Opening the Umbrella: In his Down Range Radio Podcast #376, Michael Bane calls for expanding Gun Culture 2.0 to include Hunting. Unity is the key, as examined by our co-blooger Archer in a post: On "Othering" Allies.     

“An attack on any hunter is an attack on all hunters is an attack on all gun owners. Simple truth. Respond accordingly.” 
        Michael Bane

But it does mean, as gunnies, we have to put away our petty sneers. There can be no more Fudds, Cletti, Neckbeards or Rednecks. We are all Brothers and Sisters of the Gun.  We are all gun owners, shooters, and hunters.

Our Freedom depends on it. 


  1. Well said... if anything it is Gun Culture 2.0 that will save Hunting as they will be the bridge between those urbanites that do not hunt and Hunters 1.0 that still have not figured out that their Hunting Rifle of today can be re-denominated "Terrorist Sniper Rifle" tomorrow.

    1. You make excellent points, Miggy. I hope the hunters will appreciate the olive branch and our help.

      As well as helping us 2.0s get their first deer. ;)

  2. Excellent, and beautifully written!

    In addition to the "GC/Hunting 1.0" crowd, GC 2.0 will eventually need to incorporate bow- and crossbow-hunters and air-gun shooters. Whether they realize it or not, they're on the block, too; modern bow and air-gun designs are every bit as powerful as a firearm (some compressed-air guns will launch a projectile at super-sonic velocities) with the added bonus of having little-to-no report. That's pretty awesome, but the gun-grabber types will find that pretty dang scary.

    1. Good points, Archer. Don't forget knives. For whatever reason, the elites get all squishy when they think about simple pocket knives. Carried one for ages, use it almost ever day. Plenty of boxes, envelopes and dog food bags were harmed.

      And thanks for the good words on the article. For whatever reason, this one was miserable. The more I worked on it, the worse it got. Finally published it out of desperation.

      Kinda felt like my dog passing the pine-cone he ate. ;^)'

    2. Right. Knives are a big deal, too, and the biggest issue is vaguely-worded laws. In Oregon, for example, it's illegal to carry concealed on one's person "any knife having a blade that projects or swings into position by force of a spring or by centrifugal force," among other items.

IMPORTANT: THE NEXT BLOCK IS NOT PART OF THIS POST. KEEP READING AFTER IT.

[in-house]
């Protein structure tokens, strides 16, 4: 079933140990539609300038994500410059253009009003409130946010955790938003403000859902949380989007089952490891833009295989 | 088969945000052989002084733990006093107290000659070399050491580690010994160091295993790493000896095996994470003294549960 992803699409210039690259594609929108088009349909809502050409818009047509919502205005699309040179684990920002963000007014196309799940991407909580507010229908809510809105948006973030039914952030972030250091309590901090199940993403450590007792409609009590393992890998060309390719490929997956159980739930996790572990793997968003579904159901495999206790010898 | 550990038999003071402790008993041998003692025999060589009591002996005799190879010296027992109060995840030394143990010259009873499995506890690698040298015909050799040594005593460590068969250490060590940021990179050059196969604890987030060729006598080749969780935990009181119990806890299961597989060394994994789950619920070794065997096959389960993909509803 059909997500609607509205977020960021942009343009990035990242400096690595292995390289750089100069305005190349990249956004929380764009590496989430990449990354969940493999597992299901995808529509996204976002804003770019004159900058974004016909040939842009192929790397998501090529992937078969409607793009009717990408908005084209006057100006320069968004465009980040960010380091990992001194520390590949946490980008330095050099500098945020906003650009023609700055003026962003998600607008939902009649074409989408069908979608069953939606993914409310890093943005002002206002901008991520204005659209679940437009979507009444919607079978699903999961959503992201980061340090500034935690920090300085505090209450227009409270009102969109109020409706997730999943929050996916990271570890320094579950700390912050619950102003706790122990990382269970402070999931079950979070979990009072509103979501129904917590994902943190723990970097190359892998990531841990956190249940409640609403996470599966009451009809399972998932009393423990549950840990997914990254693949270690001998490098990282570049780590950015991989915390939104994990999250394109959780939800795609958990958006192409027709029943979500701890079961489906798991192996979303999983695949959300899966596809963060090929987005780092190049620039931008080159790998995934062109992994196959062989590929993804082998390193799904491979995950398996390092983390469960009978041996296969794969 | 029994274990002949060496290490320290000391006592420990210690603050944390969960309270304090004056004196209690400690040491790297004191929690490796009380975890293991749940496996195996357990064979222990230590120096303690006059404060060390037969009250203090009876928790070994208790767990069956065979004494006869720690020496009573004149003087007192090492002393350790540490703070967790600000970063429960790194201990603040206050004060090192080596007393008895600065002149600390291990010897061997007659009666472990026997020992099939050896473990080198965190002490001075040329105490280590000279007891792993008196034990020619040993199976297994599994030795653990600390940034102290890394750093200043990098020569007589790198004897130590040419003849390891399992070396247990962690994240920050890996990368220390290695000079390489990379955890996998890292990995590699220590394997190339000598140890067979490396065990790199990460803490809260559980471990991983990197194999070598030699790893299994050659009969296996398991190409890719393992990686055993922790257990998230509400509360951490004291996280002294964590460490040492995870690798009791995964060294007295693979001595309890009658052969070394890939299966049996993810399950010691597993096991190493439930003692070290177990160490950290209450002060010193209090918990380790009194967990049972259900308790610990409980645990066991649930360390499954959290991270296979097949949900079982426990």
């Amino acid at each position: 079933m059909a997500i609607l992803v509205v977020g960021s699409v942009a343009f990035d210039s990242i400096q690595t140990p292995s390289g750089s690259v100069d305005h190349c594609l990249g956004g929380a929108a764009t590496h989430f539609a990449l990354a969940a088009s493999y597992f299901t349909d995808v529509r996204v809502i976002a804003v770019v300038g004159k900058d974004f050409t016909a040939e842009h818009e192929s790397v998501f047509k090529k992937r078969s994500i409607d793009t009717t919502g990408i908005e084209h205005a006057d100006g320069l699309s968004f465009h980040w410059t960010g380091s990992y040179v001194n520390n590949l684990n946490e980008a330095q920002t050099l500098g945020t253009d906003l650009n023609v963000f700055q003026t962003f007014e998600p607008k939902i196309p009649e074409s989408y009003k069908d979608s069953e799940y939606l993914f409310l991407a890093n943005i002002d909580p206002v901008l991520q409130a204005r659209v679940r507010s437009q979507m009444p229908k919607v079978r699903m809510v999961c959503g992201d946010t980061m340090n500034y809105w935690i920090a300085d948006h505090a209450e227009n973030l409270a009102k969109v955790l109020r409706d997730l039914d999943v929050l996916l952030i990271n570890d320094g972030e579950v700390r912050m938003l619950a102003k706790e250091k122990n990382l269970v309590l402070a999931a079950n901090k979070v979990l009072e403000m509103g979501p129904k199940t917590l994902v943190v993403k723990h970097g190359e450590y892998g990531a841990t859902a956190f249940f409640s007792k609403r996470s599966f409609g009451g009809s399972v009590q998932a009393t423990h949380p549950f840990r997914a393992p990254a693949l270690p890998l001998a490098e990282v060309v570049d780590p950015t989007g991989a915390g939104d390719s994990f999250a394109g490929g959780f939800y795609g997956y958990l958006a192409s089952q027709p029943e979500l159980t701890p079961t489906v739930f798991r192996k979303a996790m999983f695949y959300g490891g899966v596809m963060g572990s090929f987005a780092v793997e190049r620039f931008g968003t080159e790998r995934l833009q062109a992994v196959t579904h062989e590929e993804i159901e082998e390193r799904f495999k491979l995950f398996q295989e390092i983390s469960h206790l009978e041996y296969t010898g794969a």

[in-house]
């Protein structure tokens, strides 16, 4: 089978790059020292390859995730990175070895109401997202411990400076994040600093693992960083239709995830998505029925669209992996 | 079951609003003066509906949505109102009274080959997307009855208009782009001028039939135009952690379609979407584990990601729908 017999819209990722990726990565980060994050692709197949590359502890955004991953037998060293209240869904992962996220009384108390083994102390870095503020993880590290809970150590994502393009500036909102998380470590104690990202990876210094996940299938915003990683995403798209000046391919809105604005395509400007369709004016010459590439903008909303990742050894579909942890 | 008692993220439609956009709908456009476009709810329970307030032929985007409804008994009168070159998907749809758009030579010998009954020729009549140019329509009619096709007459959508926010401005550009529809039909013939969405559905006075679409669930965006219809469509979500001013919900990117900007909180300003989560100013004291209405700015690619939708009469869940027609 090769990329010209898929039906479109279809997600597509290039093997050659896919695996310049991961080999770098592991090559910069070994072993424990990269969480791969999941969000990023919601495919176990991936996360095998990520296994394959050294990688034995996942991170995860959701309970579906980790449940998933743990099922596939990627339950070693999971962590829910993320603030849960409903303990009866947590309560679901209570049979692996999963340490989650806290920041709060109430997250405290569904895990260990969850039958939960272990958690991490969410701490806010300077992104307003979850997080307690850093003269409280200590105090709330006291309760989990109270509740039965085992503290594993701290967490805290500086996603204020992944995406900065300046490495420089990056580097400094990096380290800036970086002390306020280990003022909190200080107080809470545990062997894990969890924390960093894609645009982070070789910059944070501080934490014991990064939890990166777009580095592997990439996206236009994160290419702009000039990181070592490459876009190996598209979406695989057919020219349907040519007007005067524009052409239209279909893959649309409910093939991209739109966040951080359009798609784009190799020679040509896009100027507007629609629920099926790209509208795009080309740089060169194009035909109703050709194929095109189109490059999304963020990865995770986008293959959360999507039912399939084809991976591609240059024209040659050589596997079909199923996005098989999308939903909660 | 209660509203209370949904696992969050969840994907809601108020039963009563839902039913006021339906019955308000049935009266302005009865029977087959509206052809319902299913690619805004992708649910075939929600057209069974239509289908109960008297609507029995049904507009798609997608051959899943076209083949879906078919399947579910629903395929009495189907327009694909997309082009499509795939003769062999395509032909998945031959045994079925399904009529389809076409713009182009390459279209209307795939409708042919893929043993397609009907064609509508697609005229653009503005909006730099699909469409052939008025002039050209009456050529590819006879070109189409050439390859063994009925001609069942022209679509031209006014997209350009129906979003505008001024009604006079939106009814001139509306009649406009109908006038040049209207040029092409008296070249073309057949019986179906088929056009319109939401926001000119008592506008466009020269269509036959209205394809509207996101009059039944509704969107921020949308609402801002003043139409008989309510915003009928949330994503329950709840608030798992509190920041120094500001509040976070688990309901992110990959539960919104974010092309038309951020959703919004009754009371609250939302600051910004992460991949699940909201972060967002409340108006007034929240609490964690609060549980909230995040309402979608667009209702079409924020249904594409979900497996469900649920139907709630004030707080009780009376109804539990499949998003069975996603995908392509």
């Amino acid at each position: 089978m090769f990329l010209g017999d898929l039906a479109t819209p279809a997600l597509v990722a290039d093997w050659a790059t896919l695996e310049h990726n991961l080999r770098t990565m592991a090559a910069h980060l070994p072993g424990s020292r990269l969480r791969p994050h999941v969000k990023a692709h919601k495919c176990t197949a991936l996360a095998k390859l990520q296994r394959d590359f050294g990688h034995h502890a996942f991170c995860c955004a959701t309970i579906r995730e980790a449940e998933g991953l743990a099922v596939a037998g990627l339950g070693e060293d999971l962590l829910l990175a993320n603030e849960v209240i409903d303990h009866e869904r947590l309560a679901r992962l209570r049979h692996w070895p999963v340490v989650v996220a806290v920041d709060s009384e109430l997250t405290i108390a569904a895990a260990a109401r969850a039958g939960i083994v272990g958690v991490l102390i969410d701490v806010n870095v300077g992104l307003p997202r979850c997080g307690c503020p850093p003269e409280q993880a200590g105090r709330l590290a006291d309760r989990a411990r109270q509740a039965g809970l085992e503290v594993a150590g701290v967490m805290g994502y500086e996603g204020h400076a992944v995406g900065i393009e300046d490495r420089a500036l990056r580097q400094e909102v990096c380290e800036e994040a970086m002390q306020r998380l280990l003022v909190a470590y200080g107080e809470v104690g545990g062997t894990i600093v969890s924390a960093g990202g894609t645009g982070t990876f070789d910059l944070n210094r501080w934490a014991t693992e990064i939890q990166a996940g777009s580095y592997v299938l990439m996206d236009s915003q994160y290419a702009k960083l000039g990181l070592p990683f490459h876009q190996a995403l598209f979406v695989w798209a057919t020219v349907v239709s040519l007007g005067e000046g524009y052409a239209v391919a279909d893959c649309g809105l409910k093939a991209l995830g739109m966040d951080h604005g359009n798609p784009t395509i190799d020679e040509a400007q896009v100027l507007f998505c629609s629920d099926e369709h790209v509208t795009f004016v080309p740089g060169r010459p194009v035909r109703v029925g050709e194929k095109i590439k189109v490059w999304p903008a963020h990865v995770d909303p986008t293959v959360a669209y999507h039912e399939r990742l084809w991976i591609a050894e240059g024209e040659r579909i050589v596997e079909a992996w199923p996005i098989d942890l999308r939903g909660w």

My question is, what does "a blade that ... swings into position ... by centrifugal force" mean, exactly?

      My EDC knife, if I keep the moving parts lubricated and flick my wrist *just* right, will fling open and lock back. I believe that's an application of the scientific definition of centrifugal force, but the knife is not designed to primarily be opened that way. Is the design a defense, or does that make it an illegal knife despite its design? The law doesn't say.

      (Some states have been trying to ban "gravity-opening" or "gravity-assisted" knives, too. Can anyone explain what the heck that means?)

      Knife Rights has been doing yeoman's work in raising awareness of attacks on ... well... knife rights, and IIRC, they've partnered with the Second Amendment Foundation, because an attack on one of us is an attack on all of us.

    3. (FYI, I kinda puckered at the visualization of the dog passing a pine cone. Ouch! ;) )

  3. My EDC is an Kershaw Ken Onion Leek. Legal in Cali, even with a serrated blade and "assisted" opening blade. No idea if it would be legal in Oregon, but I wouldn't want to be the test case.

    It was almost funny seeing my GSD duck-walking all around the backyard in obvious discomfort. Looking at his droppings I could see why: he really needs to chew his pine-cones better. Fortunately, "this too shall pass" and he's never looked at another pine-cone.

  4. Though a hunter mishandling and injuring himself or a family member may not result in liability, injuring another hunter will most likely result in a liability claim. click site